Islanders honour D-Day soldiers

Ceremony recognizing Normandy Landings held at Charlottetown Cenotaph

Mitch MacDonald
Published on June 2, 2014

Joyce Paynter can still remember hearing planes flying overhead 70 years ago during the D-Day invasion.

Paynter, who served with the Canadian Women's Army Corps, was stationed in London at the Canadian military headquarters during the well-known Allied landing at Normandy.

"Because of security, we didn't know what was going on," said Paynter during an interview with The Guardian. "But the planes were flying and seemed to be going all day long. Something was going on but we knew they weren't enemy planes because there was no air raid warning."

While Paynter said most in the headquarters were unaware of the landing operation until a couple days later, the event would go down as the largest seaborne invasion in history and was a major contributor to the Allied victory.

Members of the Charlottetown Legion gathered on Sunday to commemorate P.E.I. veterans and all others who participated in the invasion.

This Friday will signal the 70th anniversary of the invasion.

Legion member Dave Howatt began organizing the D-Day ceremonies in Charlottetown four years ago.

Having served with the Canadian Forces from 1972 to 2008, Howatt said he was surprised Charlottetown didn't have a ceremony for D-Day.

"But then again, a lot of other places don't commemorate D-Day either. They just do the Battle of the Atlantic and Battle of Britain, which were two major naval and air battles," he said. "D-Day was a combined force of the army, navy and air force, and it was the biggest invasion the world has ever seen.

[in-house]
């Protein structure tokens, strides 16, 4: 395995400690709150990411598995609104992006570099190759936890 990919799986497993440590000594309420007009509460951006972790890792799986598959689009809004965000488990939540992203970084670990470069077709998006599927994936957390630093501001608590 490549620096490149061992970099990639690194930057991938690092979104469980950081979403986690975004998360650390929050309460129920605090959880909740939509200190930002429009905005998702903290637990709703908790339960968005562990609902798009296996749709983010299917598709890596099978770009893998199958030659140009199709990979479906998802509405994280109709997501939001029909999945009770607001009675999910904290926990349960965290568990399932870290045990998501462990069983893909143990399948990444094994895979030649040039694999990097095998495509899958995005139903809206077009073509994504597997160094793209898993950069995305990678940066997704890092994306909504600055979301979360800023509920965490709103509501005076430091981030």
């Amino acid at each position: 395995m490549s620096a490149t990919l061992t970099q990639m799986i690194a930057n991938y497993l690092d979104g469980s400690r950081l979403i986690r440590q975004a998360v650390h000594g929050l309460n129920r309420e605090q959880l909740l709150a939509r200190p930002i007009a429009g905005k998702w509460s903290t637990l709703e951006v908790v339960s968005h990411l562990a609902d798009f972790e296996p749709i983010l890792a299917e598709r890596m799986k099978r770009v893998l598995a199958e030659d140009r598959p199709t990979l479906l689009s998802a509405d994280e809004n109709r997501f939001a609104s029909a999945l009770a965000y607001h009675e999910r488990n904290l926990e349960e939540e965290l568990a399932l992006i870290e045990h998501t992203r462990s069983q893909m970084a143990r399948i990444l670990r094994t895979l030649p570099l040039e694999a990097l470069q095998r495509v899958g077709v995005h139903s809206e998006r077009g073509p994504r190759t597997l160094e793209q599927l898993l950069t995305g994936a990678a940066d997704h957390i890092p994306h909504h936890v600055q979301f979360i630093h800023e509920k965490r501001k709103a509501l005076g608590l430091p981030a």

"I was quite surprised we didn't have anything to commemorate it."

Sunday's ceremony saw legion members and veterans march from the cenotaph to the Charlottetown Legion.

While marching through Victoria Row, many patrons of the area's restaurants stopped eating to applaud.

"That happens every year and it brings out the appreciation," said Howatt, who is a fourth generation member of Canada's military. "It really brings out the pride.

Paynter, who was originally from southern Britain, had married P.E.I. soldier Arthur Paynter during the war when she was 17 years old.

By the time she turned 18, her husband had been sent to Italy with the 2nd Battalion Artillery.

With her brother also fighting with the British forces, Paynter decided she would join the military effort as well.

"When you became 18 you more or less had to go and join," she said. "I went to join what I thought would be the British forces but they said, 'You're a Canadian now, why don't you join the Canadian Forces?"

Paynter, now a well-known veteran in P.E.I., lays the wreath on behalf of women veterans during Charlottetown's annual Remembrance Day ceremony and also participates in services at many of the area's seniors homes.

While she was unable to attend Sunday's march, Paynter still met up with fellow legion members and veterans after the event to commemorate the invasion.

"It makes me feel very honoured to be a veteran of the Second World War and a life member of the legion," she said. "I'm proud that I served."